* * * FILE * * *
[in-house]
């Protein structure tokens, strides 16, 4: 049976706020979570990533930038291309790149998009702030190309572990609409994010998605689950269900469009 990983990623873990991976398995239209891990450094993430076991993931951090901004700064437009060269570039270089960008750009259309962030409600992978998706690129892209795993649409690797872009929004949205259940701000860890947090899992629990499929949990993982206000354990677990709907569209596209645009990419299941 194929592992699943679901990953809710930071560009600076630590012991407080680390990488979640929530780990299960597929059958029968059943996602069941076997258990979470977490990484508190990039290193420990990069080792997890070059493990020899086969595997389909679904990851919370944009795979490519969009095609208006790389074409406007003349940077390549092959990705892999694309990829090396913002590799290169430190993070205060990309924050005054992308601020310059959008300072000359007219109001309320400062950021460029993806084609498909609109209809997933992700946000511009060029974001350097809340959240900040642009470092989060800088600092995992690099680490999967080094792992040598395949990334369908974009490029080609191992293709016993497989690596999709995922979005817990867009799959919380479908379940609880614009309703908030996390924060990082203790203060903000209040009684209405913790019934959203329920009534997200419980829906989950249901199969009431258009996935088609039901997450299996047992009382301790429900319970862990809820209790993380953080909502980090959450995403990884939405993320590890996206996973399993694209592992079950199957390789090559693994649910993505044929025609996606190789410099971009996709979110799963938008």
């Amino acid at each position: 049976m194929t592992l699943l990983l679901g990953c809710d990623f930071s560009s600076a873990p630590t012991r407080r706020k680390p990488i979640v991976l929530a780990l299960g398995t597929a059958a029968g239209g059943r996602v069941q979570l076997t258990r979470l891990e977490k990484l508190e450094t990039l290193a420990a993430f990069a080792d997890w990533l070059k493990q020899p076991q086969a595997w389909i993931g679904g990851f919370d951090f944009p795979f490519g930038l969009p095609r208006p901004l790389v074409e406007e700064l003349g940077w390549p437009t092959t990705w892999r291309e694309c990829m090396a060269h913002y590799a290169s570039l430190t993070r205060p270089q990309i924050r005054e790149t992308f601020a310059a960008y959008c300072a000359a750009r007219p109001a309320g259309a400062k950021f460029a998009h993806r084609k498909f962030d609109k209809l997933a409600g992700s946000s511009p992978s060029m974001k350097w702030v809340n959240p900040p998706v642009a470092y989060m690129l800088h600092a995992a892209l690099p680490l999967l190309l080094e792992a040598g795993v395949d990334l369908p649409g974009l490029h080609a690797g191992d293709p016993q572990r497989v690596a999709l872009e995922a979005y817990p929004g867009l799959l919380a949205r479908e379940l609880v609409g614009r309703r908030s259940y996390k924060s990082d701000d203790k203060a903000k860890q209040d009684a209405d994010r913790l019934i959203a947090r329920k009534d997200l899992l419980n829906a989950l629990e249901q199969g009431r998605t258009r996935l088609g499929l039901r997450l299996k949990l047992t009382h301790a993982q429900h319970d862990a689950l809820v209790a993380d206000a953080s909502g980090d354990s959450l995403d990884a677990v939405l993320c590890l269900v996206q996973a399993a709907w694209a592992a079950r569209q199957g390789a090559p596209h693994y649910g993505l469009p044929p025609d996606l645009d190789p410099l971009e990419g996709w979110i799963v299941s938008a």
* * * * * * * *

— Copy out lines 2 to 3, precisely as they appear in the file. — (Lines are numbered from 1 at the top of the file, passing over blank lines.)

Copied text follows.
């Protein structure tokens, strides 16, 4: 049976706020979570990533930038291309790149998009702030190309572990609409994010998605689950269900469009 990983990623873990991976398995239209891990450094993430076991993931951090901004700064437009060269570039270089960008750009259309962030409600992978998706690129892209795993649409690797872009929004949205259940701000860890947090899992629990499929949990993982206000354990677990709907569209596209645009990419299941 194929592992699943679901990953809710930071560009600076630590012991407080680390990488979640929530780990299960597929059958029968059943996602069941076997258990979470977490990484508190990039290193420990990069080792997890070059493990020899086969595997389909679904990851919370944009795979490519969009095609208006790389074409406007003349940077390549092959990705892999694309990829090396913002590799290169430190993070205060990309924050005054992308601020310059959008300072000359007219109001309320400062950021460029993806084609498909609109209809997933992700946000511009060029974001350097809340959240900040642009470092989060800088600092995992690099680490999967080094792992040598395949990334369908974009490029080609191992293709016993497989690596999709995922979005817990867009799959919380479908379940609880614009309703908030996390924060990082203790203060903000209040009684209405913790019934959203329920009534997200419980829906989950249901199969009431258009996935088609039901997450299996047992009382301790429900319970862990809820209790993380953080909502980090959450995403990884939405993320590890996206996973399993694209592992079950199957390789090559693994649910993505044929025609996606190789410099971009996709979110799963938008």
């Amino acid at each position: 049976m194929t592992l699943l990983l679901g990953c809710d990623f930071s560009s600076a873990p630590t012991r407080r706020k680390p990488i979640v991976l929530a780990l299960g398995t597929a059958a029968g239209g059943r996602v069941q979570l076997t258990r979470l891990e977490k990484l508190e450094t990039l290193a420990a993430f990069a080792d997890w990533l070059k493990q020899p076991q086969a595997w389909i993931g679904g990851f919370d951090f944009p795979f490519g930038l969009p095609r208006p901004l790389v074409e406007e700064l003349g940077w390549p437009t092959t990705w892999r291309e694309c990829m090396a060269h913002y590799a290169s570039l430190t993070r205060p270089q990309i924050r005054e790149t992308f601020a310059a960008y959008c300072a000359a750009r007219p109001a309320g259309a400062k950021f460029a998009h993806r084609k498909f962030d609109k209809l997933a409600g992700s946000s511009p992978s060029m974001k350097w702030v809340n959240p900040p998706v642009a470092y989060m690129l800088h600092a995992a892209l690099p680490l999967l190309l080094e792992a040598g795993v395949d990334l369908p649409g974009l490029h080609a690797g191992d293709p016993q572990r497989v690596a999709l872009e995922a979005y817990p929004g867009l799959l919380a949205r479908e379940l609880v609409g614009r309703r908030s259940y996390k924060s990082d701000d203790k203060a903000k860890q209040d009684a209405d994010r913790l019934i959203a947090r329920k009534d997200l899992l419980n829906a989950l629990e249901q199969g009431r998605t258009r996935l088609g499929l039901r997450l299996k949990l047992t009382h301790a993982q429900h319970d862990a689950l809820v209790a993380d206000a953080s909502g980090d354990s959450l995403d990884a677990v939405l993320c590890l269900v996206q996973a399993a709907w694209a592992a079950r569209q199957g390789a090559p596209h693994y649910g993505l469009p044929p025609d996606l645009d190789p410099l971009e990419g996709w979110i799963v299941s938008a």